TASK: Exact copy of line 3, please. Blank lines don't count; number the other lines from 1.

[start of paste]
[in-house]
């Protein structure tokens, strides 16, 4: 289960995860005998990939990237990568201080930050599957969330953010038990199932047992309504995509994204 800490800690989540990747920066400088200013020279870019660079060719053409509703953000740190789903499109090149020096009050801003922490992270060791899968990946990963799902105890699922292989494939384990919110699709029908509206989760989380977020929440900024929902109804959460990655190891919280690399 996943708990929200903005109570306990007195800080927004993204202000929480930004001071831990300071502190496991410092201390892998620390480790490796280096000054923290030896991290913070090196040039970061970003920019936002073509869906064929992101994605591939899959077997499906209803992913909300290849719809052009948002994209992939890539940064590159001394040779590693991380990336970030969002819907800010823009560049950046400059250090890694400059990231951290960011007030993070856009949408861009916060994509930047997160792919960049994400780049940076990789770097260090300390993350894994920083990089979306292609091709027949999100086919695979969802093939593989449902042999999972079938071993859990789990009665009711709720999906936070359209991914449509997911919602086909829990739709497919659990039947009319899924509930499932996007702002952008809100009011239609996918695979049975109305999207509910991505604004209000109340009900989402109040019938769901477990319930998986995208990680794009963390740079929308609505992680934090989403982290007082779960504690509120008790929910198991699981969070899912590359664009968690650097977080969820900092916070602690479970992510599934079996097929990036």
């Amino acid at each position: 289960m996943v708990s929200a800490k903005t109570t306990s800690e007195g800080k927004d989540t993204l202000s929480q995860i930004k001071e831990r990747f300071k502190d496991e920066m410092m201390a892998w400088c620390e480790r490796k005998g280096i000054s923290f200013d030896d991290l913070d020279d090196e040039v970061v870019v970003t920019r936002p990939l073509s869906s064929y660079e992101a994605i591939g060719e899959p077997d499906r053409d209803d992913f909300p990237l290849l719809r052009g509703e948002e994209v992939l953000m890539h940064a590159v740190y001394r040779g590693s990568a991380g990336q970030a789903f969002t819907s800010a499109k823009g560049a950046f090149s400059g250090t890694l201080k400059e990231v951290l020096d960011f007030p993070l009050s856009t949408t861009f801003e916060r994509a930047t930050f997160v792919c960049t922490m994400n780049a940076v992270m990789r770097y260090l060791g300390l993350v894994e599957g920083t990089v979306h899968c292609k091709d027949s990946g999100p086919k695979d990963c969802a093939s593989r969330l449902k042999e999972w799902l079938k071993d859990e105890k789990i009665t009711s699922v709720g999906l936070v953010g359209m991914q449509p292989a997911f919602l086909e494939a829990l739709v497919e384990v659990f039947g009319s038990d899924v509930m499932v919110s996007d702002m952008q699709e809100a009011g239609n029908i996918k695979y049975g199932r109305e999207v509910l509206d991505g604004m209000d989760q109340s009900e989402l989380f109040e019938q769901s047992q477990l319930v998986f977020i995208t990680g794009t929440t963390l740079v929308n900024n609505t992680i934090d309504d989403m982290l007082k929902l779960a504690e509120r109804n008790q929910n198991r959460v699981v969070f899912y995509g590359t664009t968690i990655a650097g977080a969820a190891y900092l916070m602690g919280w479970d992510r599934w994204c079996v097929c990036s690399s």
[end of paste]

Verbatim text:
């Amino acid at each position: 289960m996943v708990s929200a800490k903005t109570t306990s800690e007195g800080k927004d989540t993204l202000s929480q995860i930004k001071e831990r990747f300071k502190d496991e920066m410092m201390a892998w400088c620390e480790r490796k005998g280096i000054s923290f200013d030896d991290l913070d020279d090196e040039v970061v870019v970003t920019r936002p990939l073509s869906s064929y660079e992101a994605i591939g060719e899959p077997d499906r053409d209803d992913f909300p990237l290849l719809r052009g509703e948002e994209v992939l953000m890539h940064a590159v740190y001394r040779g590693s990568a991380g990336q970030a789903f969002t819907s800010a499109k823009g560049a950046f090149s400059g250090t890694l201080k400059e990231v951290l020096d960011f007030p993070l009050s856009t949408t861009f801003e916060r994509a930047t930050f997160v792919c960049t922490m994400n780049a940076v992270m990789r770097y260090l060791g300390l993350v894994e599957g920083t990089v979306h899968c292609k091709d027949s990946g999100p086919k695979d990963c969802a093939s593989r969330l449902k042999e999972w799902l079938k071993d859990e105890k789990i009665t009711s699922v709720g999906l936070v953010g359209m991914q449509p292989a997911f919602l086909e494939a829990l739709v497919e384990v659990f039947g009319s038990d899924v509930m499932v919110s996007d702002m952008q699709e809100a009011g239609n029908i996918k695979y049975g199932r109305e999207v509910l509206d991505g604004m209000d989760q109340s009900e989402l989380f109040e019938q769901s047992q477990l319930v998986f977020i995208t990680g794009t929440t963390l740079v929308n900024n609505t992680i934090d309504d989403m982290l007082k929902l779960a504690e509120r109804n008790q929910n198991r959460v699981v969070f899912y995509g590359t664009t968690i990655a650097g977080a969820a190891y900092l916070m602690g919280w479970d992510r599934w994204c079996v097929c990036s690399s």